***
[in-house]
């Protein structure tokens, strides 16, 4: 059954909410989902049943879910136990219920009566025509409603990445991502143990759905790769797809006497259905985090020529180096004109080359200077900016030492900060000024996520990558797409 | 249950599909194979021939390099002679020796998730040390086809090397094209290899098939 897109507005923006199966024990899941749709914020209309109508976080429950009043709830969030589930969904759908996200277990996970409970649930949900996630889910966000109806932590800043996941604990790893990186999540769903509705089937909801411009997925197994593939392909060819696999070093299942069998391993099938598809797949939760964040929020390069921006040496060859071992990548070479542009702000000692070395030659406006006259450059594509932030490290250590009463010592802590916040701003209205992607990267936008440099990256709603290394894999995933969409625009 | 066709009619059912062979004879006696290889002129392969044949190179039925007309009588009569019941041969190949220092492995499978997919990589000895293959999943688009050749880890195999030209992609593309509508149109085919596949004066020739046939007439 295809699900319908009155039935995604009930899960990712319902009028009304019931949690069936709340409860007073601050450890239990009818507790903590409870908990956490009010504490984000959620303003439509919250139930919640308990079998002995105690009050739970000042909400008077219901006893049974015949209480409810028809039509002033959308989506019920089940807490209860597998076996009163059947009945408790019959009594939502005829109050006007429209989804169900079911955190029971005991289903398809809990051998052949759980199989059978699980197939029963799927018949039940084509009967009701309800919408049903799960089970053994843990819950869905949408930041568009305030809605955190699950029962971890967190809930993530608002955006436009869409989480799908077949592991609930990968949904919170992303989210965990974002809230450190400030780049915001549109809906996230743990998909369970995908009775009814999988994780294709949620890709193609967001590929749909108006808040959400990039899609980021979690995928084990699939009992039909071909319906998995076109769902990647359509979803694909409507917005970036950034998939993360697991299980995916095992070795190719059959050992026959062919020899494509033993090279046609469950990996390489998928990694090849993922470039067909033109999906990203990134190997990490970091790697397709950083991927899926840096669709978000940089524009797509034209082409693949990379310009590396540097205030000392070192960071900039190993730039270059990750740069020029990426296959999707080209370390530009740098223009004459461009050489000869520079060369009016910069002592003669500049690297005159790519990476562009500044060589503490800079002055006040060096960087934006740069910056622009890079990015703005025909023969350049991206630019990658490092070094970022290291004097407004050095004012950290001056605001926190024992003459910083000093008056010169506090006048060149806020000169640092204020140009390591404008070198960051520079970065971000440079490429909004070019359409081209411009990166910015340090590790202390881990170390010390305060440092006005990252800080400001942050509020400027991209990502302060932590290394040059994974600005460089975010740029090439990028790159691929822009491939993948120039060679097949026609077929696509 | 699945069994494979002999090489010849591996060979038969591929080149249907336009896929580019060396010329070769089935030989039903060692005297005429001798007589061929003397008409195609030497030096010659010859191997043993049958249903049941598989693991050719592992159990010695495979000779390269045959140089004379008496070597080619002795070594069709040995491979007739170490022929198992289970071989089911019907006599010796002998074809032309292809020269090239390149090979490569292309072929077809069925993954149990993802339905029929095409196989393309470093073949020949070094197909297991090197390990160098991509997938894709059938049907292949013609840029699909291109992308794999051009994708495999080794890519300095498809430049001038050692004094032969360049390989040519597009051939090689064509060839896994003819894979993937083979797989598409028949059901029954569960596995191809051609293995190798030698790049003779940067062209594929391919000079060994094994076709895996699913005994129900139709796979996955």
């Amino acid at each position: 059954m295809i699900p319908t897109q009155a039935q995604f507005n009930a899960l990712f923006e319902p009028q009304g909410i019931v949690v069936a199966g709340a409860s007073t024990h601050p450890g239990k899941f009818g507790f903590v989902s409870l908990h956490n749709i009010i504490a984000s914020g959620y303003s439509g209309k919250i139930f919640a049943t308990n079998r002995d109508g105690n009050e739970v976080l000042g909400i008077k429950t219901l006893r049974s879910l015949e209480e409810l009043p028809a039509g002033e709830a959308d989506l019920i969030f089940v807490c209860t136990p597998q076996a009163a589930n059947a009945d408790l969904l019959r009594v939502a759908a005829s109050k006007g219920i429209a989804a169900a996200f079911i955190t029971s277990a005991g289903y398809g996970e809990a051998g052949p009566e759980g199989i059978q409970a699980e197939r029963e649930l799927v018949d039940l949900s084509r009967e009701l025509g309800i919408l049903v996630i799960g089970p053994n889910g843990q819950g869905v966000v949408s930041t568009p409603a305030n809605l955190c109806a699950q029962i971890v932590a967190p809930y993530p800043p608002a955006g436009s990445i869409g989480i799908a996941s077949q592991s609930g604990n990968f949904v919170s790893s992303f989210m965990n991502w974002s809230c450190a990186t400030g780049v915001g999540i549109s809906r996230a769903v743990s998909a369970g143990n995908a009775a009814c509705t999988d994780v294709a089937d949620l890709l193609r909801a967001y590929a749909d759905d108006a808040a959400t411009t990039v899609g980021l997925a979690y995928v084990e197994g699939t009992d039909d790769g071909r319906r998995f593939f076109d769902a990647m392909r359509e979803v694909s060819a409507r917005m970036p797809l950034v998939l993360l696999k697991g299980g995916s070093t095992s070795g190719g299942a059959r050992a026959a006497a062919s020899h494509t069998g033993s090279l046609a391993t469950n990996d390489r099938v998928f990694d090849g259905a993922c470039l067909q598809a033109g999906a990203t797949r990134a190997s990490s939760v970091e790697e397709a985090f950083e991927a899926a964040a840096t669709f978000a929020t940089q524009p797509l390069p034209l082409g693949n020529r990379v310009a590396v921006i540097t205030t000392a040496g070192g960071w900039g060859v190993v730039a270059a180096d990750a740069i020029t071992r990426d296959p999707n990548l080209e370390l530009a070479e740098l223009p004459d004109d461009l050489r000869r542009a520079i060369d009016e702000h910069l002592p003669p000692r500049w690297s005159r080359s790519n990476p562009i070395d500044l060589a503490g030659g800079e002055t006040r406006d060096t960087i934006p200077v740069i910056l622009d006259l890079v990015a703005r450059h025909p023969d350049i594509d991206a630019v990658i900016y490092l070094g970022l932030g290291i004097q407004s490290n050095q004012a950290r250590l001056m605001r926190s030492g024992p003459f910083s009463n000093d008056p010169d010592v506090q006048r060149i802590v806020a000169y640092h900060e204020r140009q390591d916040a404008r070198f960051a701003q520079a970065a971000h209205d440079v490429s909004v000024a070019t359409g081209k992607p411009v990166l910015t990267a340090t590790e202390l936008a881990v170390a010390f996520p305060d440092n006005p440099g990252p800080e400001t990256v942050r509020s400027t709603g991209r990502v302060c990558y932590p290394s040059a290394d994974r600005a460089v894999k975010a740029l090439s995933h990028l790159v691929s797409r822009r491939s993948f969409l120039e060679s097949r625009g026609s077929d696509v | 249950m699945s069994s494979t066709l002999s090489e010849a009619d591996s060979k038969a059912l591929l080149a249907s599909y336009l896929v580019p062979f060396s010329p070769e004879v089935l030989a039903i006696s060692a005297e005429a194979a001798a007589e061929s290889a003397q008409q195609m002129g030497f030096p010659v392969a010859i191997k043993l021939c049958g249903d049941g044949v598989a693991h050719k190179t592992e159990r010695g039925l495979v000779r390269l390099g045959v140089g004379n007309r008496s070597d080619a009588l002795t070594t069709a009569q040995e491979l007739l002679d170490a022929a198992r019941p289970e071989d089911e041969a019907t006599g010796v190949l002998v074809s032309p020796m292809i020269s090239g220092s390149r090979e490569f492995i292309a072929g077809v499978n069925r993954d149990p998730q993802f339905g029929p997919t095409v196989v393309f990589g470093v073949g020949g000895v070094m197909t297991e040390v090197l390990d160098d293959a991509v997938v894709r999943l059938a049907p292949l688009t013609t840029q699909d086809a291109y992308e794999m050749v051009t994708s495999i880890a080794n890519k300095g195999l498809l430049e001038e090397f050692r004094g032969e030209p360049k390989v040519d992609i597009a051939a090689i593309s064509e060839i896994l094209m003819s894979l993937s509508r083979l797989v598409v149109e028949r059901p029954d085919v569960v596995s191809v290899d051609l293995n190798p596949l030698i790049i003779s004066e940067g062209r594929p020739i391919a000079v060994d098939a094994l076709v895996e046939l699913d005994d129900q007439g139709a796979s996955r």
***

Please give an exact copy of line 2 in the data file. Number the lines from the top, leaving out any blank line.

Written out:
């Protein structure tokens, strides 16, 4: 059954909410989902049943879910136990219920009566025509409603990445991502143990759905790769797809006497259905985090020529180096004109080359200077900016030492900060000024996520990558797409 | 249950599909194979021939390099002679020796998730040390086809090397094209290899098939 897109507005923006199966024990899941749709914020209309109508976080429950009043709830969030589930969904759908996200277990996970409970649930949900996630889910966000109806932590800043996941604990790893990186999540769903509705089937909801411009997925197994593939392909060819696999070093299942069998391993099938598809797949939760964040929020390069921006040496060859071992990548070479542009702000000692070395030659406006006259450059594509932030490290250590009463010592802590916040701003209205992607990267936008440099990256709603290394894999995933969409625009 | 066709009619059912062979004879006696290889002129392969044949190179039925007309009588009569019941041969190949220092492995499978997919990589000895293959999943688009050749880890195999030209992609593309509508149109085919596949004066020739046939007439 295809699900319908009155039935995604009930899960990712319902009028009304019931949690069936709340409860007073601050450890239990009818507790903590409870908990956490009010504490984000959620303003439509919250139930919640308990079998002995105690009050739970000042909400008077219901006893049974015949209480409810028809039509002033959308989506019920089940807490209860597998076996009163059947009945408790019959009594939502005829109050006007429209989804169900079911955190029971005991289903398809809990051998052949759980199989059978699980197939029963799927018949039940084509009967009701309800919408049903799960089970053994843990819950869905949408930041568009305030809605955190699950029962971890967190809930993530608002955006436009869409989480799908077949592991609930990968949904919170992303989210965990974002809230450190400030780049915001549109809906996230743990998909369970995908009775009814999988994780294709949620890709193609967001590929749909108006808040959400990039899609980021979690995928084990699939009992039909071909319906998995076109769902990647359509979803694909409507917005970036950034998939993360697991299980995916095992070795190719059959050992026959062919020899494509033993090279046609469950990996390489998928990694090849993922470039067909033109999906990203990134190997990490970091790697397709950083991927899926840096669709978000940089524009797509034209082409693949990379310009590396540097205030000392070192960071900039190993730039270059990750740069020029990426296959999707080209370390530009740098223009004459461009050489000869520079060369009016910069002592003669500049690297005159790519990476562009500044060589503490800079002055006040060096960087934006740069910056622009890079990015703005025909023969350049991206630019990658490092070094970022290291004097407004050095004012950290001056605001926190024992003459910083000093008056010169506090006048060149806020000169640092204020140009390591404008070198960051520079970065971000440079490429909004070019359409081209411009990166910015340090590790202390881990170390010390305060440092006005990252800080400001942050509020400027991209990502302060932590290394040059994974600005460089975010740029090439990028790159691929822009491939993948120039060679097949026609077929696509 | 699945069994494979002999090489010849591996060979038969591929080149249907336009896929580019060396010329070769089935030989039903060692005297005429001798007589061929003397008409195609030497030096010659010859191997043993049958249903049941598989693991050719592992159990010695495979000779390269045959140089004379008496070597080619002795070594069709040995491979007739170490022929198992289970071989089911019907006599010796002998074809032309292809020269090239390149090979490569292309072929077809069925993954149990993802339905029929095409196989393309470093073949020949070094197909297991090197390990160098991509997938894709059938049907292949013609840029699909291109992308794999051009994708495999080794890519300095498809430049001038050692004094032969360049390989040519597009051939090689064509060839896994003819894979993937083979797989598409028949059901029954569960596995191809051609293995190798030698790049003779940067062209594929391919000079060994094994076709895996699913005994129900139709796979996955």